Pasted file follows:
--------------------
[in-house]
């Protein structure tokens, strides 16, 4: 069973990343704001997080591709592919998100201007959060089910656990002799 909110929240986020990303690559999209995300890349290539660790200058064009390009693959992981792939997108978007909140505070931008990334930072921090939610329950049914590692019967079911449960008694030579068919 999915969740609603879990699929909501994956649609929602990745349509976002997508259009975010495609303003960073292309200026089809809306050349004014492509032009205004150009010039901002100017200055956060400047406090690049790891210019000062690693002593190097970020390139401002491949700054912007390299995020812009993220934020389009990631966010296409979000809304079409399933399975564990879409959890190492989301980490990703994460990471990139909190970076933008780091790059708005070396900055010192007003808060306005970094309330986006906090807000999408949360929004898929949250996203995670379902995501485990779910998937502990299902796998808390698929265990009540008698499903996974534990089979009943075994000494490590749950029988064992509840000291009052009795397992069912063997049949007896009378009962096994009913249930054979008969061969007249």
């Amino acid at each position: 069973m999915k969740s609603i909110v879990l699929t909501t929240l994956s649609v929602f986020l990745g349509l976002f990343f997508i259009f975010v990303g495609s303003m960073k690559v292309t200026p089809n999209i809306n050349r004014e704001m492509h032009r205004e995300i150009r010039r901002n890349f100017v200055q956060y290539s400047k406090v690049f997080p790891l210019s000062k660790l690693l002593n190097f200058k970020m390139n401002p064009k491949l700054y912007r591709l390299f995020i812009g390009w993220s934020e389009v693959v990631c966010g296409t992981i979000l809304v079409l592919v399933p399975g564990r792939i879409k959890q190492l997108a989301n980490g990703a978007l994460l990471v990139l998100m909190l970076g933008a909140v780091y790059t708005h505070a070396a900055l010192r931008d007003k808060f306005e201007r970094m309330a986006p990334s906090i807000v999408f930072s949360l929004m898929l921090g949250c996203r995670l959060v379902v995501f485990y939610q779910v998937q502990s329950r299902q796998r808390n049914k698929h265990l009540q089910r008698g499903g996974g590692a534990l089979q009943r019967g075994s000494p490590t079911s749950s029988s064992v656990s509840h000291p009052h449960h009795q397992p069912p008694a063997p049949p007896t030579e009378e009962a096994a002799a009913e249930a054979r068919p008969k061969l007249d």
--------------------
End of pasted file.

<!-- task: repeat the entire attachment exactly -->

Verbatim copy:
[in-house]
């Protein structure tokens, strides 16, 4: 069973990343704001997080591709592919998100201007959060089910656990002799 909110929240986020990303690559999209995300890349290539660790200058064009390009693959992981792939997108978007909140505070931008990334930072921090939610329950049914590692019967079911449960008694030579068919 999915969740609603879990699929909501994956649609929602990745349509976002997508259009975010495609303003960073292309200026089809809306050349004014492509032009205004150009010039901002100017200055956060400047406090690049790891210019000062690693002593190097970020390139401002491949700054912007390299995020812009993220934020389009990631966010296409979000809304079409399933399975564990879409959890190492989301980490990703994460990471990139909190970076933008780091790059708005070396900055010192007003808060306005970094309330986006906090807000999408949360929004898929949250996203995670379902995501485990779910998937502990299902796998808390698929265990009540008698499903996974534990089979009943075994000494490590749950029988064992509840000291009052009795397992069912063997049949007896009378009962096994009913249930054979008969061969007249």
């Amino acid at each position: 069973m999915k969740s609603i909110v879990l699929t909501t929240l994956s649609v929602f986020l990745g349509l976002f990343f997508i259009f975010v990303g495609s303003m960073k690559v292309t200026p089809n999209i809306n050349r004014e704001m492509h032009r205004e995300i150009r010039r901002n890349f100017v200055q956060y290539s400047k406090v690049f997080p790891l210019s000062k660790l690693l002593n190097f200058k970020m390139n401002p064009k491949l700054y912007r591709l390299f995020i812009g390009w993220s934020e389009v693959v990631c966010g296409t992981i979000l809304v079409l592919v399933p399975g564990r792939i879409k959890q190492l997108a989301n980490g990703a978007l994460l990471v990139l998100m909190l970076g933008a909140v780091y790059t708005h505070a070396a900055l010192r931008d007003k808060f306005e201007r970094m309330a986006p990334s906090i807000v999408f930072s949360l929004m898929l921090g949250c996203r995670l959060v379902v995501f485990y939610q779910v998937q502990s329950r299902q796998r808390n049914k698929h265990l009540q089910r008698g499903g996974g590692a534990l089979q009943r019967g075994s000494p490590t079911s749950s029988s064992v656990s509840h000291p009052h449960h009795q397992p069912p008694a063997p049949p007896t030579e009378e009962a096994a002799a009913e249930a054979r068919p008969k061969l007249d």